Posted on February 5th, 2009 by
Body Weight and Exercise Matter
Physical activity and maintenance of a healthy body weight are known to decrease the risk of developing colorectal cancer, but until recently there was little information about whether they could influence survival after a diagnosis of colorectal cancer. To address this question, researchers in Australia conducted a study among more than 40,000 individuals.1 Information about body size and physical activity were collected at the start of the study, and study subjects were then followed over time to see who developed colorectal cancer.
During five-and-a-half years of follow-up, 526 subjects developed colorectal cancer and 208 died of the disease. After accounting for age, sex, and cancer stage, subjects who exercised had a 27% reduction in risk of death from colorectal cancer. The benefit of exercise was especially apparent for subjects with stage II or stage III cancer: In this group, subjects who exercised had a 51% reduction in risk of death from colorectal cancer. Risk of death from colorectal cancer increased with increasing body fat and waist circumference.
The researchers conclude that a greater amount of fat in the waist and lack of regular physical activity before a colorectal cancer diagnosis result in worse colorectal cancer survival. The study unfortunately did not assess the impact of physical activity after a cancer diagnosis. Other studies, however, suggest that exercise after cancer can produce a range of benefits, including reduced fatigue, improved body image, and reduced risk of other chronic health problems such as heart disease or diabetes. Cancer survivors who are considering an exercise program may wish to talk with their doctor about a safe and effective approach.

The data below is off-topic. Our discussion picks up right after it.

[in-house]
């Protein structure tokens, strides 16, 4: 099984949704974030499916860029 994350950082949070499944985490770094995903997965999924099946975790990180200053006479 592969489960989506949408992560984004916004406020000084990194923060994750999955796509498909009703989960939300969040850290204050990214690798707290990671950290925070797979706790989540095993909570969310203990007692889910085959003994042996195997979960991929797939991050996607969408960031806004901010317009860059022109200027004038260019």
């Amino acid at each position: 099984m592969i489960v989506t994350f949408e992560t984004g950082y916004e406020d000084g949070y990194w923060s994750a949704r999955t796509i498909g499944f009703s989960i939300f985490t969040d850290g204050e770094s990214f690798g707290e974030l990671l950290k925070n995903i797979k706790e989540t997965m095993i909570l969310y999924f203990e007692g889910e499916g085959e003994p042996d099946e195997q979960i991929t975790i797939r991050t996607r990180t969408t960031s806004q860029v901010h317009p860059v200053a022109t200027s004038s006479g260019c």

Watching for Recurrence
A second study assessed the benefit of intensive surveillance for cancer recurrence.2 Researchers in Spain conducted a trial among 259 patients with stage II or stage III colorectal cancer. Roughly half the patients were assigned to a less-intensive surveillance strategy that involved clinical examination and blood testing. Patients at high-risk of cancer recurrence were also monitored using colonoscopy. The remaining patients were assigned to a more intensive surveillance strategy that consisted of abdominal computed tomography (CT) or ultrasound, chest X-rays, and colonoscopy, in addition to clinical examination and blood testing.
Overall, there was no significant link between type of surveillance and survival. When stage II and stage III patients were considered separately, however, a benefit was apparent for the stage II patients: In this group, patients who received more intensive surveillance survived longer than patients who received less intensive surveillance. In addition, when the researchers considered patients with colon cancer separately from patients with rectal cancer, a greater benefit was apparent for the patients with rectal cancer.
The researchers concluded that a more intensive screening strategy improved survival among patients diagnosed with stage II or rectal tumors. Because surveillance guidelines continue to evolve, colorectal cancer patients may wish to talk with their doctor about the approach that is best for them.
Many aspects of cancer survivorship are still poorly understood, but as studies such as these uncover pieces of the puzzle, survivors and their physicians will be able to make more informed decisions about how to live healthy lives after cancer.
2Rodriguez-Moranta F, Salo J, Arcusa A, et al. Postoperative Surveillance in Patients With Colorectal Cancer Who Have Undergone Curative Resection: A Prospective, Multicenter, Randomized, Controlled Trial. Journal of Clinical Oncology. 2006; 24: 386-393.
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